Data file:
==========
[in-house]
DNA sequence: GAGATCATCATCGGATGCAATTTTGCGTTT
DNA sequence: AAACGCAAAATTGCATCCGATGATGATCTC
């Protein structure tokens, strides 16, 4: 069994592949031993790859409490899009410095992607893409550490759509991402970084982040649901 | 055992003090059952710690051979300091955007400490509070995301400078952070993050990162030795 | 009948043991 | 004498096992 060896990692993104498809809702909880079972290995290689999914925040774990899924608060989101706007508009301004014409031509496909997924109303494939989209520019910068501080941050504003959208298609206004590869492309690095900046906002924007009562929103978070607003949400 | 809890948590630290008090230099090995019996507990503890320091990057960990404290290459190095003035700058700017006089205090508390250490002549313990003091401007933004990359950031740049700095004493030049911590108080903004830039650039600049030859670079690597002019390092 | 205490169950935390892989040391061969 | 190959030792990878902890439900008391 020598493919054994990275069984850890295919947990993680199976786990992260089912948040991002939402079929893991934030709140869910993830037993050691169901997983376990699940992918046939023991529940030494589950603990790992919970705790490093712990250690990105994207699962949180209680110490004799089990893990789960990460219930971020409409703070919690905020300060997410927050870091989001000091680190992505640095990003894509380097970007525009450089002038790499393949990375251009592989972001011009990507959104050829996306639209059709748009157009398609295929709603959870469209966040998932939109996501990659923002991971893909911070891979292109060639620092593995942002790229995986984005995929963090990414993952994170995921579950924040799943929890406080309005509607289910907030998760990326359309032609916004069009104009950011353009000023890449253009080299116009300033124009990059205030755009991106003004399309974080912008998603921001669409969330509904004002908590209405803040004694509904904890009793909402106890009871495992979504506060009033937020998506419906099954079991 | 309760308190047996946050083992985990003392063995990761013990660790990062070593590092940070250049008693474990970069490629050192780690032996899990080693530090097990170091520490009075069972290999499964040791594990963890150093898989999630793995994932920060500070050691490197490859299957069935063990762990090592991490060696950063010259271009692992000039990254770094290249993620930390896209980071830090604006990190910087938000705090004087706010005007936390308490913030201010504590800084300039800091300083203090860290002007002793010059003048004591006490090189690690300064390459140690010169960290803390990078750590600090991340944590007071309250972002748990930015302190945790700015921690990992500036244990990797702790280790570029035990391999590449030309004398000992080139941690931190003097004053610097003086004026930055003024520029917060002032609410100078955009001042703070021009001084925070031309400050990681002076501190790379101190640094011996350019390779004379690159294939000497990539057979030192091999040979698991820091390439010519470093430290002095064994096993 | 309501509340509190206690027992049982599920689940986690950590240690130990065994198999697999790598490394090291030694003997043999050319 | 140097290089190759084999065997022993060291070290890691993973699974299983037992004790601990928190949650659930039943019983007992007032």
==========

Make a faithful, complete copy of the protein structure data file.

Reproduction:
[in-house]
DNA sequence: GAGATCATCATCGGATGCAATTTTGCGTTT
DNA sequence: AAACGCAAAATTGCATCCGATGATGATCTC
């Protein structure tokens, strides 16, 4: 069994592949031993790859409490899009410095992607893409550490759509991402970084982040649901 | 055992003090059952710690051979300091955007400490509070995301400078952070993050990162030795 | 009948043991 | 004498096992 060896990692993104498809809702909880079972290995290689999914925040774990899924608060989101706007508009301004014409031509496909997924109303494939989209520019910068501080941050504003959208298609206004590869492309690095900046906002924007009562929103978070607003949400 | 809890948590630290008090230099090995019996507990503890320091990057960990404290290459190095003035700058700017006089205090508390250490002549313990003091401007933004990359950031740049700095004493030049911590108080903004830039650039600049030859670079690597002019390092 | 205490169950935390892989040391061969 | 190959030792990878902890439900008391 020598493919054994990275069984850890295919947990993680199976786990992260089912948040991002939402079929893991934030709140869910993830037993050691169901997983376990699940992918046939023991529940030494589950603990790992919970705790490093712990250690990105994207699962949180209680110490004799089990893990789960990460219930971020409409703070919690905020300060997410927050870091989001000091680190992505640095990003894509380097970007525009450089002038790499393949990375251009592989972001011009990507959104050829996306639209059709748009157009398609295929709603959870469209966040998932939109996501990659923002991971893909911070891979292109060639620092593995942002790229995986984005995929963090990414993952994170995921579950924040799943929890406080309005509607289910907030998760990326359309032609916004069009104009950011353009000023890449253009080299116009300033124009990059205030755009991106003004399309974080912008998603921001669409969330509904004002908590209405803040004694509904904890009793909402106890009871495992979504506060009033937020998506419906099954079991 | 309760308190047996946050083992985990003392063995990761013990660790990062070593590092940070250049008693474990970069490629050192780690032996899990080693530090097990170091520490009075069972290999499964040791594990963890150093898989999630793995994932920060500070050691490197490859299957069935063990762990090592991490060696950063010259271009692992000039990254770094290249993620930390896209980071830090604006990190910087938000705090004087706010005007936390308490913030201010504590800084300039800091300083203090860290002007002793010059003048004591006490090189690690300064390459140690010169960290803390990078750590600090991340944590007071309250972002748990930015302190945790700015921690990992500036244990990797702790280790570029035990391999590449030309004398000992080139941690931190003097004053610097003086004026930055003024520029917060002032609410100078955009001042703070021009001084925070031309400050990681002076501190790379101190640094011996350019390779004379690159294939000497990539057979030192091999040979698991820091390439010519470093430290002095064994096993 | 309501509340509190206690027992049982599920689940986690950590240690130990065994198999697999790598490394090291030694003997043999050319 | 140097290089190759084999065997022993060291070290890691993973699974299983037992004790601990928190949650659930039943019983007992007032």